NYS Proposal To REV-olutionize Energy Delivery Needs Scrutiny

Arthur_Jerry_Kremer-picReviewing REV: New York’s ‘Transformational’ Energy Proposal
By Arthur “Jerry” Kremer

Reforming the Energy Vision (REV) is a New York State initiative that would create a radically different electric system and fundamentally change the way power is generated and distributed in the state. Utilities would direct the distribution of electricity produced by hundreds or thousands of smaller entities. The goal is to streamline the flow of power onto and off of the electricity grid as more electricity consumers also become producers.

As former New York Times reporter Matt Wald wrote, “New York State is proposing to turn its electric utilities into a new kind of entity that would buy electricity from hundreds or thousands of small generators and set prices for that electricity and for the costs of running the power grid.”

REV encompasses such key areas as regulatory reform; load/peak demand management; consumer management of energy use; and the development of solar and other distributed energy sources, including electricity production by customers.

Emerging Initiatives

The state Public Service Commission is currently working with investor-owned utilities in New York on “demonstration” projects that have been developed with various partners for potential statewide deployment. These and future REV projects encompass micro grids, smart grids and marketplace innovations.

REV would shift energy generation from large, sometimes distant power suppliers to micro grids located in the communities they serve. These small-scale, localized versions of the energy grid are envisioned as a way to boost reliability and energy efficiency. Smart grids technology enables utilities to adjust electricity delivery depending on consumer demand, while customers can adjust their usage in response to power availability or prices. REV also intends to make energy cleaner and more affordable by encouraging consumers to produce electricity, using options such as residential solar panels, and selling excess power to the grid.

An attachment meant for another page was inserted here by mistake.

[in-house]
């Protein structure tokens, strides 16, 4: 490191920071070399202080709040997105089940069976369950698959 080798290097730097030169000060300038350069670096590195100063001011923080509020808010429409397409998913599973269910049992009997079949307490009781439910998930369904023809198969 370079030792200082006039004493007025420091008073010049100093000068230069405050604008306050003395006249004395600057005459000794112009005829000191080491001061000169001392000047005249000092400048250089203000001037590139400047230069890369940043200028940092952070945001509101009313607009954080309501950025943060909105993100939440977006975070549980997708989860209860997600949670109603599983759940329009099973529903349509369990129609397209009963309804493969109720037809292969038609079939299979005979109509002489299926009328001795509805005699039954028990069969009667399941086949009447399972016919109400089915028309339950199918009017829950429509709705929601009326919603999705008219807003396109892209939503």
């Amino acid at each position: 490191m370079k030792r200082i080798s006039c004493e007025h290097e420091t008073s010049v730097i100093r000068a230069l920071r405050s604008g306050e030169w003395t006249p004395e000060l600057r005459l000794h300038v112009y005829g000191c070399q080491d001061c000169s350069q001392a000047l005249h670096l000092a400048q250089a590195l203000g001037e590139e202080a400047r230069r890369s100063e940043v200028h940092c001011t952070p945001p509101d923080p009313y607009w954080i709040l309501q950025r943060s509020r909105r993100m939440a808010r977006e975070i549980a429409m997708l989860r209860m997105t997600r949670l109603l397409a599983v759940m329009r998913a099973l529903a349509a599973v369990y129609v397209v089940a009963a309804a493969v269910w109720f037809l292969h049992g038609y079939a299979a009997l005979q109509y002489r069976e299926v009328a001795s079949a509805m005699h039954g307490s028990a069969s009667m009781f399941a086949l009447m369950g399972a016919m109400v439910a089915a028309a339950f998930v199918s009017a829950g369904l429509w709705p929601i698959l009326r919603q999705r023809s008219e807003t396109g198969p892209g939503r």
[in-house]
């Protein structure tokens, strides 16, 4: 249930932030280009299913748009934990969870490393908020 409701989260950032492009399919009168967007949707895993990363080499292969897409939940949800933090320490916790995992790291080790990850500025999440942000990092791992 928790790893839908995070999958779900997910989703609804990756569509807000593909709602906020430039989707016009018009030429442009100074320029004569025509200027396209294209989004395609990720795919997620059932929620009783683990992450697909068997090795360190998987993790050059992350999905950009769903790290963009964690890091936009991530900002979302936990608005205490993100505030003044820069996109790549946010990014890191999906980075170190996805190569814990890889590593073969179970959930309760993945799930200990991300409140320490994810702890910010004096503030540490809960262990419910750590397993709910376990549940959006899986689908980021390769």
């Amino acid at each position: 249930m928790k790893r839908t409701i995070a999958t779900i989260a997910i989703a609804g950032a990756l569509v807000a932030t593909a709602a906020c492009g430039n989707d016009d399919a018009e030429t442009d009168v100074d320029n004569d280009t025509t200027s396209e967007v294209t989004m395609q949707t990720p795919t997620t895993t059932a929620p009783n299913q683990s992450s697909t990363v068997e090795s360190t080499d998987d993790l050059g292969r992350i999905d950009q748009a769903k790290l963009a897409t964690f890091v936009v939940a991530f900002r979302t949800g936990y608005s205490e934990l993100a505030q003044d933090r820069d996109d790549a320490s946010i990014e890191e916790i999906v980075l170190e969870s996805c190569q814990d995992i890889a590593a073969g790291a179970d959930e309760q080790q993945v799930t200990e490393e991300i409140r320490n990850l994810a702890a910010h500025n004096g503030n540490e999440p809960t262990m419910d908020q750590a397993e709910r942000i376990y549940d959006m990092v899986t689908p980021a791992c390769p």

Costs and Priorities

The exciting new possibilities that REV envisions remind us that great ideas should build upon the foundation of established infrastructure and be cost beneficial to ratepayers.

Consider micro grids, for example. Over $1 billion worth of proposals to improve and expand large areas of the state’s grid await review from the PSC. Expediting many of these projects is necessary to fortify statewide electricity distribution. By overly focusing on the development of hyper-local microsystems the statewide electric transmission network could become neglected and degraded. As such, broader transmission investments should be prioritized over local micro grids.

Reforming the Energy Vision seeks a better and brighter energy future, but the process facilitating it is under scrutiny. New York State Senator John DeFrancisco, concerned about the lack of transparency in identifying the potential added costs of REV for ratepayers, has introduced legislation that would require the fiscal analysis of proposed REV projects. This common-sense bill has already passed the New York State Senate with bipartisan support. Passing it in the Assembly should be one of the first priorities when the Legislature reconvenes.

Developing new energy marketplaces is exciting, but we must protect New York’s hard-pressed ratepayers by ensuring that only private investment will fund these projects. New York State must maintain an open and competitive marketplace with a level playing field that encourages and supports innovation while private investors bear the financial risks of their projects.

REV should also be implemented while the state reduces a very troubling energy cost for New Yorkers: the taxes and fees that make up 25 percent of a typical residential electric utility bill. REV pledges to address “rising electric bills” and avoid “uncollectable bills,” yet the state has not taken any steps to cut the excessive taxes it imposes on ratepayers, which are especially onerous for New Yorkers who live on fixed incomes or can least afford them. This should be resolved by New York State first and foremost.

In fact, REV should only move forward if cost/benefit analyses confirm that the resulting regulatory changes and new technology will reduce energy costs and cut toxic emissions. Ultimately, REV’s vision must only be achieved in an open and accountable manner, for the sake of all New Yorkers who need clean, reliable, affordable energy and a healthy environment.

Arthur “Jerry” Kremer served in the New York State Assembly from 1966 to 1988, eventually becoming chairman of the Ways & Means Committee, a position he held for ten years. He now serves as chairman of the New York Affordable Reliable Electricity Alliance (New York AREA), a diverse organization of more than 150 business, labor, and community leaders and organizations.

 

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